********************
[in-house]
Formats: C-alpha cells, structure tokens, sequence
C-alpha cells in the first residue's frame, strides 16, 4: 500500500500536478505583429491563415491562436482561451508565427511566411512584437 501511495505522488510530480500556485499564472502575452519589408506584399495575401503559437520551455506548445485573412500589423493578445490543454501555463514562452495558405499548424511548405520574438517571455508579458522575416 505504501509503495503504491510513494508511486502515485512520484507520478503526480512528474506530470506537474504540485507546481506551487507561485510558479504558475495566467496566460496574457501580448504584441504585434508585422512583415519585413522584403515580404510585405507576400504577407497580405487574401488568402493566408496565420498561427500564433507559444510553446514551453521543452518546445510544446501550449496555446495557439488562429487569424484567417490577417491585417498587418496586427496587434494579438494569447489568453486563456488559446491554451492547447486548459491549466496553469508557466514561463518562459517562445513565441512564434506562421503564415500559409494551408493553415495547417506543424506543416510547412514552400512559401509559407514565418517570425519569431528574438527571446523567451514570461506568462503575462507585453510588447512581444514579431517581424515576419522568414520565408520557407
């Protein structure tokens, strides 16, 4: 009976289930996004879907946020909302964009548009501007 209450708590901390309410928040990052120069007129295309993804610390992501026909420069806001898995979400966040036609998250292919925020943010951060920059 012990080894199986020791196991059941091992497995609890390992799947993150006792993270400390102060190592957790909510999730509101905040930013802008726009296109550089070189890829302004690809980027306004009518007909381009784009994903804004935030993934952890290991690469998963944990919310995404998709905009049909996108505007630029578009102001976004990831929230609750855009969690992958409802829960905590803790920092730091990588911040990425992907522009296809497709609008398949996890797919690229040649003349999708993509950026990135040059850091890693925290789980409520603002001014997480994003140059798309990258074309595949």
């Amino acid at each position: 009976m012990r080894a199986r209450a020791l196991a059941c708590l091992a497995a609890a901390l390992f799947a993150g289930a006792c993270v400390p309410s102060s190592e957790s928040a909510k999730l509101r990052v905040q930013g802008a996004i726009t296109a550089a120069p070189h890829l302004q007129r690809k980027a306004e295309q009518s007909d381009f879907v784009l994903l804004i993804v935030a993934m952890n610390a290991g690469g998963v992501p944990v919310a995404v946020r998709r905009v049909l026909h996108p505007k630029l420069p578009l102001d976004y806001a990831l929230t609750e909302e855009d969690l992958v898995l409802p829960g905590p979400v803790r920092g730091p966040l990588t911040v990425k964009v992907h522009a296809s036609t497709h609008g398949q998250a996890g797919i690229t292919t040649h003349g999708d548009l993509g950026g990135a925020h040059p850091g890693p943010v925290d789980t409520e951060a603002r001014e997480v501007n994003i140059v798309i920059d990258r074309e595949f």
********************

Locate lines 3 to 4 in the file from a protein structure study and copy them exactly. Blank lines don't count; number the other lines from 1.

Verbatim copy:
C-alpha cells in the first residue's frame, strides 16, 4: 500500500500536478505583429491563415491562436482561451508565427511566411512584437 501511495505522488510530480500556485499564472502575452519589408506584399495575401503559437520551455506548445485573412500589423493578445490543454501555463514562452495558405499548424511548405520574438517571455508579458522575416 505504501509503495503504491510513494508511486502515485512520484507520478503526480512528474506530470506537474504540485507546481506551487507561485510558479504558475495566467496566460496574457501580448504584441504585434508585422512583415519585413522584403515580404510585405507576400504577407497580405487574401488568402493566408496565420498561427500564433507559444510553446514551453521543452518546445510544446501550449496555446495557439488562429487569424484567417490577417491585417498587418496586427496587434494579438494569447489568453486563456488559446491554451492547447486548459491549466496553469508557466514561463518562459517562445513565441512564434506562421503564415500559409494551408493553415495547417506543424506543416510547412514552400512559401509559407514565418517570425519569431528574438527571446523567451514570461506568462503575462507585453510588447512581444514579431517581424515576419522568414520565408520557407
């Protein structure tokens, strides 16, 4: 009976289930996004879907946020909302964009548009501007 209450708590901390309410928040990052120069007129295309993804610390992501026909420069806001898995979400966040036609998250292919925020943010951060920059 012990080894199986020791196991059941091992497995609890390992799947993150006792993270400390102060190592957790909510999730509101905040930013802008726009296109550089070189890829302004690809980027306004009518007909381009784009994903804004935030993934952890290991690469998963944990919310995404998709905009049909996108505007630029578009102001976004990831929230609750855009969690992958409802829960905590803790920092730091990588911040990425992907522009296809497709609008398949996890797919690229040649003349999708993509950026990135040059850091890693925290789980409520603002001014997480994003140059798309990258074309595949």